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Thank god
By FITCamaro on 9/1/2008 7:56:51 AM , Rating: 4
The five year gap there would destroy the Titusville area. Not only that but to me it's a hell of a lot better than relying on the Russians.

As someone who's worked out there and who loves the space program, there's a lot of good people out there. I'd really hate to see the entire place shut down and all those people lose their jobs. And it's not just the NASA workers. Places like Shuttles bar would be out of business because their primary clientele is NASA folks coming in for lunch and drinks after work.

I'd rather spend more money to keep the shuttles running than pay the Russians. Especially with their attitude and actions of late.




RE: Thank god
By randomly on 9/1/2008 8:48:49 AM , Rating: 2
It may not be economically feasible to keep the shuttle running till 2015. The shuttle program started shutting down 4 years ago, contracts have been terminated, companies have moved on, expertise dispersed, scattered, and reassigned. It's an enormous program that takes years to turn around.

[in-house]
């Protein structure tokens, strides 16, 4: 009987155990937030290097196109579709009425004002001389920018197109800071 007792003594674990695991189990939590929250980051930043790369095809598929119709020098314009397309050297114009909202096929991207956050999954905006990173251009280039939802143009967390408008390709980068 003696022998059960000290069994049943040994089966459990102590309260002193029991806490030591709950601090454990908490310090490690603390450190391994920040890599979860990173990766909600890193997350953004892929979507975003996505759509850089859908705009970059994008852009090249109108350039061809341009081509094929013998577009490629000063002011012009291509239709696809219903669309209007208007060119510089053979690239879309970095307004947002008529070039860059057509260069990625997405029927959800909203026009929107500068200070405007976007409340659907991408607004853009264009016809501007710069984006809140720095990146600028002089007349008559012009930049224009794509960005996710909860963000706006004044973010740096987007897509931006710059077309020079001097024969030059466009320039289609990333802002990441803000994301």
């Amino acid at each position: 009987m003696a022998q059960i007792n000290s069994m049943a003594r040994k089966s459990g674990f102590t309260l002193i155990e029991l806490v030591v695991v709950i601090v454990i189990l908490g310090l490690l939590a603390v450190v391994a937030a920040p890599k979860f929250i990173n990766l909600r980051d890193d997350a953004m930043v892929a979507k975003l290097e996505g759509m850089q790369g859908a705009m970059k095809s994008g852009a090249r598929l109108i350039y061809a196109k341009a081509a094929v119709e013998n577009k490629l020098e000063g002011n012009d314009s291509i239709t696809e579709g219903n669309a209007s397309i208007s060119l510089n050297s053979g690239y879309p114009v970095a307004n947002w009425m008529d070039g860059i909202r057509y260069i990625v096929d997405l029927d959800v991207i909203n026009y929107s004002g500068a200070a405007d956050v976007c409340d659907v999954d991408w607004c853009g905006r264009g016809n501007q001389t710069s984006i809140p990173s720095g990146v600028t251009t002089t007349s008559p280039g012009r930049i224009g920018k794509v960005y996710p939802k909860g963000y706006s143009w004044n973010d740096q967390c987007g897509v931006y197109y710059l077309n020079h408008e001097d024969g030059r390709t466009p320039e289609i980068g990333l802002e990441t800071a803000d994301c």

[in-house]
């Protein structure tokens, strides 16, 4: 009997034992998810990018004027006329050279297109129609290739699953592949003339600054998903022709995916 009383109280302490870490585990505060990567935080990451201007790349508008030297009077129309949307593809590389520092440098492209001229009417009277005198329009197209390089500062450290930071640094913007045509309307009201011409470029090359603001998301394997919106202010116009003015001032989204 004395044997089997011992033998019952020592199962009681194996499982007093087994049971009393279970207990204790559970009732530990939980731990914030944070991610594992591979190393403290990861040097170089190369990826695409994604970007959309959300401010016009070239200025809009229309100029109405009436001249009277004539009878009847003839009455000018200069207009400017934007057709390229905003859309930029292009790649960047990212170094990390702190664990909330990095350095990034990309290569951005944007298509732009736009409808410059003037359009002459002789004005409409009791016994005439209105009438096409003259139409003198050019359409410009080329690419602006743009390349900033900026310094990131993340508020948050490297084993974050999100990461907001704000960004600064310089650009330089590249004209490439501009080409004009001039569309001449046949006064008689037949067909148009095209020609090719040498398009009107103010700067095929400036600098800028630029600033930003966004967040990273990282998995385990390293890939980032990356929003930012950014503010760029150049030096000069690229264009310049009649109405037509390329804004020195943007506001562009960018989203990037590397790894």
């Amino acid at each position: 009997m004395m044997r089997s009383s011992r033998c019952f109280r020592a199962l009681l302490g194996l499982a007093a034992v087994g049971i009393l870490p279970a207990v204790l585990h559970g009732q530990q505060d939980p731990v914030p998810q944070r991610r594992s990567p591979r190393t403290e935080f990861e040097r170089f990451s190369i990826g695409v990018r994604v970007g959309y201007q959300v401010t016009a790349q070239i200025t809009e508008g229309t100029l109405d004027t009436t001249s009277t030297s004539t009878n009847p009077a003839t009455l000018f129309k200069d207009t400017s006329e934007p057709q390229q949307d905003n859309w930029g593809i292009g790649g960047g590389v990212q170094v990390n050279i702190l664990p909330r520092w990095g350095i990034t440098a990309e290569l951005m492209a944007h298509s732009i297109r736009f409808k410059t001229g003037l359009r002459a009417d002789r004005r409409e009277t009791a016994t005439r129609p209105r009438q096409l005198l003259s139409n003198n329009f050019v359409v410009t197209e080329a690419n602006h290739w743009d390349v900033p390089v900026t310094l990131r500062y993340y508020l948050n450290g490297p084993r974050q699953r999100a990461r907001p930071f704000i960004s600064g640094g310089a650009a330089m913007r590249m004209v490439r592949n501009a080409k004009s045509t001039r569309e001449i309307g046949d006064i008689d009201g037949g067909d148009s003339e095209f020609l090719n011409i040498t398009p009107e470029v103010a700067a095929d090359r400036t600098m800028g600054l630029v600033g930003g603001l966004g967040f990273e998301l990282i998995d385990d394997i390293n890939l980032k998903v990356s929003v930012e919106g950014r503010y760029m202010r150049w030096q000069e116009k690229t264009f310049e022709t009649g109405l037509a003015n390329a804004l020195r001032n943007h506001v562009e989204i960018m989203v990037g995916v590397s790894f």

It's probably possible to stretch the remaining flights out some but it would be enormously expensive (many billions of dollars) to try to reconstitute the shuttle program to add more flights, and it might not be possible to do it rapidly enough to avoid years of gap.

As one of the top reputable NASA officials commented 'That horse has already left the barn'.

It may be more prudent to accelerate the ARES I although that looks like first flight is getting pushed out to 2016 with all the problems they are having.

The Direct 2.0 architecture could be flying a few years earlier than the ARES I, and for considerably less money.

Probably the fastest way to restore US human access to space would be to manrate an EELV that's currently flying.